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Window on Eurasia: Russians Identify Their ‘Friends’ and ‘Enemies’

Russians disagree widely on which countries are the “friends” or “enemies”’ of their own, with no country being labeled as one or the other by more than half of the Russians sampled in a recent poll whose results have been released today

Conducted by the Levada Center May 13-18, the poll found that Russians showed the greatest level of agreement concerning two countries – with 46 percent identifying Belarus as a “friend” and 49 percent saying that Latvia was an “enemy.” But in all other cases, the percentages were lower; and in many, some said the particular country was a “friend” while others described it as an “enemy.”

Among the top five countries identified as “friends” of Russia were after Belarus, Germany (23 percent), Kazakhstan (20 percent) and India (16 percent). In the second five of the friends were France (13 percent), China (12 percent), the United States (11 percent), Bulgaria (11 percent) and Armenia (9 percent.) Among the top five “enemies” of Russia were after Latvia, Lithuania (42 percent), Georgia (38 percent), Estonia (32 percent) and the United States (23 percent). In the second five of the enemies list were Ukraine (13 percent), Afghanistan (12 percent), Iraq (10 percent), Japan (6 percent), and Iran (6 percent).

Several things about these lists are worth noting.  First, Russians displayed greater agreement on their “enemies” than on “friends.” The average percentage identifying the countries in the top five of “enemies” was 37 percent while the average percentage for those identifying the top five “friends” was only 24 percent. Second, many countries were on both lists, a reflection of the increasing complexities of relationships between Russians other states . Ukraine, for example, was among the top five “friends” and in the second five of “enemies,” and the United States was in the second five of “friends” and the first five of “enemies.” In many cases, Russians were almost equally divided in their assessment of a particular country as friend or enemy.  Thus, 17 percent of Russians identified Ukraine as a friendly country, while 13 percent said it was an enemy. But in others, the differences were large or even overwhelming. Some 11 percent of the sample identified the United States as a “friend,” but 23 percent said it was an “enemy.” Only 2 percent of Russians said Latvia was a “friend,” but 49 percent said it was an “enemy.” And no Russian identified Estonia as a friend, while 32 percent said it was an “enemy.”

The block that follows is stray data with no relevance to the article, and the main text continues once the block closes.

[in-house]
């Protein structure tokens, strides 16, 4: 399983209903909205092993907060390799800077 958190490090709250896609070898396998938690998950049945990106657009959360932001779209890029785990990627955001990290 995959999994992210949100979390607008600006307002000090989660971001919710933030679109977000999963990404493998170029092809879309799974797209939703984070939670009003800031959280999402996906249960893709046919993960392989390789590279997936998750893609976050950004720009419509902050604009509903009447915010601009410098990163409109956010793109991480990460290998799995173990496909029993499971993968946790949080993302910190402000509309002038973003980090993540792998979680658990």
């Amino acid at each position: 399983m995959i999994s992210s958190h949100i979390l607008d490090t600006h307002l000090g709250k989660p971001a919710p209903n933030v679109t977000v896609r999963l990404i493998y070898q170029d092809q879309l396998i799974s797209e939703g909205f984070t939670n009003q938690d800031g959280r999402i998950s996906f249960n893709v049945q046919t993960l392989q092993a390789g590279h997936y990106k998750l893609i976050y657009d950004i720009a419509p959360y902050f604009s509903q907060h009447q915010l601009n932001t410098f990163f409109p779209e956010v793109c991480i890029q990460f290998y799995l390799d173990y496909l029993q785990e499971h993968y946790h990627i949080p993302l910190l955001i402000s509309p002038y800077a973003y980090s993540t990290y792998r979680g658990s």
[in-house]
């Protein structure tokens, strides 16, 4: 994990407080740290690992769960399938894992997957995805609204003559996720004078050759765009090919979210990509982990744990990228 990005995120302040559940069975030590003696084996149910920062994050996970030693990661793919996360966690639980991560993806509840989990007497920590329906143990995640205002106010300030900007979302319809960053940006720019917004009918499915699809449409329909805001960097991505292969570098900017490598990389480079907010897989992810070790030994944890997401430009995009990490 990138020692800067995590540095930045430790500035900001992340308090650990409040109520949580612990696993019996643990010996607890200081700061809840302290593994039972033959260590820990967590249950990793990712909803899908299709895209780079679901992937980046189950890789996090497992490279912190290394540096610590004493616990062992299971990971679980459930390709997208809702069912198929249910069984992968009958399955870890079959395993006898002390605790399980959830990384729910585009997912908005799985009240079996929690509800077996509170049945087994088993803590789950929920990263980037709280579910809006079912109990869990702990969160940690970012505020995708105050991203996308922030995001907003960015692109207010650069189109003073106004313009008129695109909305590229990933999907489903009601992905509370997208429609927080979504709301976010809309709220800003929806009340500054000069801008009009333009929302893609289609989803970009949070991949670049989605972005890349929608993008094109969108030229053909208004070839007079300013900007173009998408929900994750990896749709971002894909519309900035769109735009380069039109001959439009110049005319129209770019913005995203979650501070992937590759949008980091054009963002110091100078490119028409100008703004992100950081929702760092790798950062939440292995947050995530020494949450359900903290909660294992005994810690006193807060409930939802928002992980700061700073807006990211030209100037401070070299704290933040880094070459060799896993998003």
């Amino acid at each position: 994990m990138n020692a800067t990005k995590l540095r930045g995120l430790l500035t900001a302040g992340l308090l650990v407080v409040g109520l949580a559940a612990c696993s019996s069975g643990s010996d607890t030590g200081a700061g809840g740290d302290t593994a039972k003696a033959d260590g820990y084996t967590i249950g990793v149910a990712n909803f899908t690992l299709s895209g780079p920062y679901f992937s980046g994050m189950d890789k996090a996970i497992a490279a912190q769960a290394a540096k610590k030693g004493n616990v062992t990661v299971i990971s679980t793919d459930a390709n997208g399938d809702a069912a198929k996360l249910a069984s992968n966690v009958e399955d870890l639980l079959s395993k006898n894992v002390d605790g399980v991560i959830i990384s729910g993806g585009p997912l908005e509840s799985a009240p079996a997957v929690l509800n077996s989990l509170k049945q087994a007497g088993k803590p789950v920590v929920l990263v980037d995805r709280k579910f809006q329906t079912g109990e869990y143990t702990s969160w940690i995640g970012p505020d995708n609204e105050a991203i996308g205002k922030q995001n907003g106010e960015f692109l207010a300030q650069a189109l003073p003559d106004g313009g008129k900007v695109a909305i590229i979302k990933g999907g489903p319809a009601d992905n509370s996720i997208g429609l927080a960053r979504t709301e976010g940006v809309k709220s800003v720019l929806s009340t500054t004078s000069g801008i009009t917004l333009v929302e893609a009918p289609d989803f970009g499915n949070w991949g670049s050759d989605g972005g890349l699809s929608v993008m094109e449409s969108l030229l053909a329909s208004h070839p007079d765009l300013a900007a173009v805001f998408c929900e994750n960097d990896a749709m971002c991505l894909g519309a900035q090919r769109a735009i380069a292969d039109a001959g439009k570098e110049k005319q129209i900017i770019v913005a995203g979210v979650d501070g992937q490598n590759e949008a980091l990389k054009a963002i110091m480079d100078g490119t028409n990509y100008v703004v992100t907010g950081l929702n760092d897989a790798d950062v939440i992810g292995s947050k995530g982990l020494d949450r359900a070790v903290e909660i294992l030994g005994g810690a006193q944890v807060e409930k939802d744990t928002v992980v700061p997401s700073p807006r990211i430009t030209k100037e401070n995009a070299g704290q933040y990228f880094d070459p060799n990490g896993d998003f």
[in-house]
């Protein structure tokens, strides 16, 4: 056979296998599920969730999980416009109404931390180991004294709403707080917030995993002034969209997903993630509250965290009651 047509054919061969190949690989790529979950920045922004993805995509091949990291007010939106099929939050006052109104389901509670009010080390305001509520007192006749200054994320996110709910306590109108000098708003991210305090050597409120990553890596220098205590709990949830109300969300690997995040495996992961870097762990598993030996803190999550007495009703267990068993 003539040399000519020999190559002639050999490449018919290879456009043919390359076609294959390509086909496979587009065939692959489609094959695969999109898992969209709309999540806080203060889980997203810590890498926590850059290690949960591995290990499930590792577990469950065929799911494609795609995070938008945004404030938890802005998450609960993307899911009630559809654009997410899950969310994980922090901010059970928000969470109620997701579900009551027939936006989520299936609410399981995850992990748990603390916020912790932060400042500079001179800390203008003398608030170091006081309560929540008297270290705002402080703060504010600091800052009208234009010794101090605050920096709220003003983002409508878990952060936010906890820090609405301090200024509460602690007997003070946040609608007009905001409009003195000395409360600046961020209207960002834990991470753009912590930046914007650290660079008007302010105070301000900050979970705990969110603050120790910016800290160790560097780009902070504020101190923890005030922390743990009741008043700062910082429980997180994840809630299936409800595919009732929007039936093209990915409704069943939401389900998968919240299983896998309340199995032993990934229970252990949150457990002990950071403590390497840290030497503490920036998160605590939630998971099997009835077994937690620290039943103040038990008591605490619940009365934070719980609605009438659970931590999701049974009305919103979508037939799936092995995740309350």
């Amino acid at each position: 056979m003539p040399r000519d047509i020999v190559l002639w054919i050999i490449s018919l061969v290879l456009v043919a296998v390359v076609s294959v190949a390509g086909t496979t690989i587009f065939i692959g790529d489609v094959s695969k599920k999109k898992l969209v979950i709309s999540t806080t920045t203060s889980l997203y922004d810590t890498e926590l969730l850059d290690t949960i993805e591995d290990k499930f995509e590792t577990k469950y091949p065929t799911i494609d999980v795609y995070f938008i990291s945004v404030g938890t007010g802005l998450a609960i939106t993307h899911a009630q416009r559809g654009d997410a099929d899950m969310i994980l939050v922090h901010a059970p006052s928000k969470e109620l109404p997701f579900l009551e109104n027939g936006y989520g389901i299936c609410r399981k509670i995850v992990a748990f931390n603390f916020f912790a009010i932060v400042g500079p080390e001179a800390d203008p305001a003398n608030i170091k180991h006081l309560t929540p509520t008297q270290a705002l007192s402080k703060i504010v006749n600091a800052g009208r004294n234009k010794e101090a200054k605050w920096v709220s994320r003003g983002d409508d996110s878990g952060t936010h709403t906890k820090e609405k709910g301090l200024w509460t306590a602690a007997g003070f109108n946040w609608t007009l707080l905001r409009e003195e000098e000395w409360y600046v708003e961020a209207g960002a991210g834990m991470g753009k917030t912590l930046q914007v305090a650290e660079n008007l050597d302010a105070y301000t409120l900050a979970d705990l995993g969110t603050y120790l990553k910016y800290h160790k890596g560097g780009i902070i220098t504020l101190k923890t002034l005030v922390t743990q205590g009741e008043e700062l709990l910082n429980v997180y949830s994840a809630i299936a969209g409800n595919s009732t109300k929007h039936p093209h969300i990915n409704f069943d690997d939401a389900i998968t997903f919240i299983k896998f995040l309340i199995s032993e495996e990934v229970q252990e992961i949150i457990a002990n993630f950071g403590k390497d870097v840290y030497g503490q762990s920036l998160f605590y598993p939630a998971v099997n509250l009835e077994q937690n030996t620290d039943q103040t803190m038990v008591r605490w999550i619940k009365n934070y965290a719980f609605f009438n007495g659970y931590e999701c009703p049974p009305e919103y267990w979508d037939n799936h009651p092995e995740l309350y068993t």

And third, significant numbers of those polled said that it was difficult if not impossible to name “friends” or “enemies” of their country.  Ten percent of Russians said their country had no friends at all, while five percent said it had no enemies.  And approximately one in seven said they found it difficult to answer the question. 

Such data are interesting not only as an indication of the propensity of most Russians like other people to think about others around the world as friends or enemies but also of the possible opportunities for and constraints on the actions of Russian politicians. But these results should be treated with caution.

Some of them do reflect longstanding and deeply held views – hostility to the Baltic countries and friendship toward Armenia, for example – but others – hostility toward Georgia, Iran and Iraq – almost certainly are the products of recent events and especially of media coverage.
Consequently, if a similar poll is conducted six months or a year from now, the list of Russia’s “friends” and “enemies” may prove to be very different, something the Russians, those who find themselves in each category, and those who hope to understand both need to remember.